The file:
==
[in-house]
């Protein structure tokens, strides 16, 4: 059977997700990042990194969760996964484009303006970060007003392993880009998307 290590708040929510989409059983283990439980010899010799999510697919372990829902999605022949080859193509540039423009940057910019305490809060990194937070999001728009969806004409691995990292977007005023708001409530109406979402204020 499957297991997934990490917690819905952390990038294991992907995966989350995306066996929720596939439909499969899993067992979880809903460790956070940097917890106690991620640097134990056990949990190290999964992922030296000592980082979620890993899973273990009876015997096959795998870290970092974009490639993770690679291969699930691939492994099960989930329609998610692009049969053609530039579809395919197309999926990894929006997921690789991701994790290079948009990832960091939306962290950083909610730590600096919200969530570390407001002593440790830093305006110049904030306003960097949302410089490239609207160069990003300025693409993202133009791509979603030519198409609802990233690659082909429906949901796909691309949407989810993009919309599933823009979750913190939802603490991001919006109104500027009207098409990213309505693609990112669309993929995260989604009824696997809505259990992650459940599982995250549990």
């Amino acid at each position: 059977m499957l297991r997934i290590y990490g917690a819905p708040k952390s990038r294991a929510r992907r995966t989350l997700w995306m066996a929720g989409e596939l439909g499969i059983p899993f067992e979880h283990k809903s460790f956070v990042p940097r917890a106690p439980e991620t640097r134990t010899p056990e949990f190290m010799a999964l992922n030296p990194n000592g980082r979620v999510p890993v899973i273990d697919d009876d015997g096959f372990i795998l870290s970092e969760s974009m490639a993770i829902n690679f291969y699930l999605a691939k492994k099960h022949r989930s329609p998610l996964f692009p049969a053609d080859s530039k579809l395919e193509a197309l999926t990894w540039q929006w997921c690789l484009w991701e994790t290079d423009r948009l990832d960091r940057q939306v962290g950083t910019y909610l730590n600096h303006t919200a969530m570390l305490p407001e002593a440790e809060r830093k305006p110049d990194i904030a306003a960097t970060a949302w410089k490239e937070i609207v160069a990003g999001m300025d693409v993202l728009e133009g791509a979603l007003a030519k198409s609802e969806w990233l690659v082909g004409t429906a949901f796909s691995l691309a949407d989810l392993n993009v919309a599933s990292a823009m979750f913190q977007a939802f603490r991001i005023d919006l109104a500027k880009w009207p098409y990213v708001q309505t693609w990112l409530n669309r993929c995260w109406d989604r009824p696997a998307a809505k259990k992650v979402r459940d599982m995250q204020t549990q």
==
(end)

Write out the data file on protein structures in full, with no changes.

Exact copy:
[in-house]
């Protein structure tokens, strides 16, 4: 059977997700990042990194969760996964484009303006970060007003392993880009998307 290590708040929510989409059983283990439980010899010799999510697919372990829902999605022949080859193509540039423009940057910019305490809060990194937070999001728009969806004409691995990292977007005023708001409530109406979402204020 499957297991997934990490917690819905952390990038294991992907995966989350995306066996929720596939439909499969899993067992979880809903460790956070940097917890106690991620640097134990056990949990190290999964992922030296000592980082979620890993899973273990009876015997096959795998870290970092974009490639993770690679291969699930691939492994099960989930329609998610692009049969053609530039579809395919197309999926990894929006997921690789991701994790290079948009990832960091939306962290950083909610730590600096919200969530570390407001002593440790830093305006110049904030306003960097949302410089490239609207160069990003300025693409993202133009791509979603030519198409609802990233690659082909429906949901796909691309949407989810993009919309599933823009979750913190939802603490991001919006109104500027009207098409990213309505693609990112669309993929995260989604009824696997809505259990992650459940599982995250549990």
């Amino acid at each position: 059977m499957l297991r997934i290590y990490g917690a819905p708040k952390s990038r294991a929510r992907r995966t989350l997700w995306m066996a929720g989409e596939l439909g499969i059983p899993f067992e979880h283990k809903s460790f956070v990042p940097r917890a106690p439980e991620t640097r134990t010899p056990e949990f190290m010799a999964l992922n030296p990194n000592g980082r979620v999510p890993v899973i273990d697919d009876d015997g096959f372990i795998l870290s970092e969760s974009m490639a993770i829902n690679f291969y699930l999605a691939k492994k099960h022949r989930s329609p998610l996964f692009p049969a053609d080859s530039k579809l395919e193509a197309l999926t990894w540039q929006w997921c690789l484009w991701e994790t290079d423009r948009l990832d960091r940057q939306v962290g950083t910019y909610l730590n600096h303006t919200a969530m570390l305490p407001e002593a440790e809060r830093k305006p110049d990194i904030a306003a960097t970060a949302w410089k490239e937070i609207v160069a990003g999001m300025d693409v993202l728009e133009g791509a979603l007003a030519k198409s609802e969806w990233l690659v082909g004409t429906a949901f796909s691995l691309a949407d989810l392993n993009v919309a599933s990292a823009m979750f913190q977007a939802f603490r991001i005023d919006l109104a500027k880009w009207p098409y990213v708001q309505t693609w990112l409530n669309r993929c995260w109406d989604r009824p696997a998307a809505k259990k992650v979402r459940d599982m995250q204020t549990q």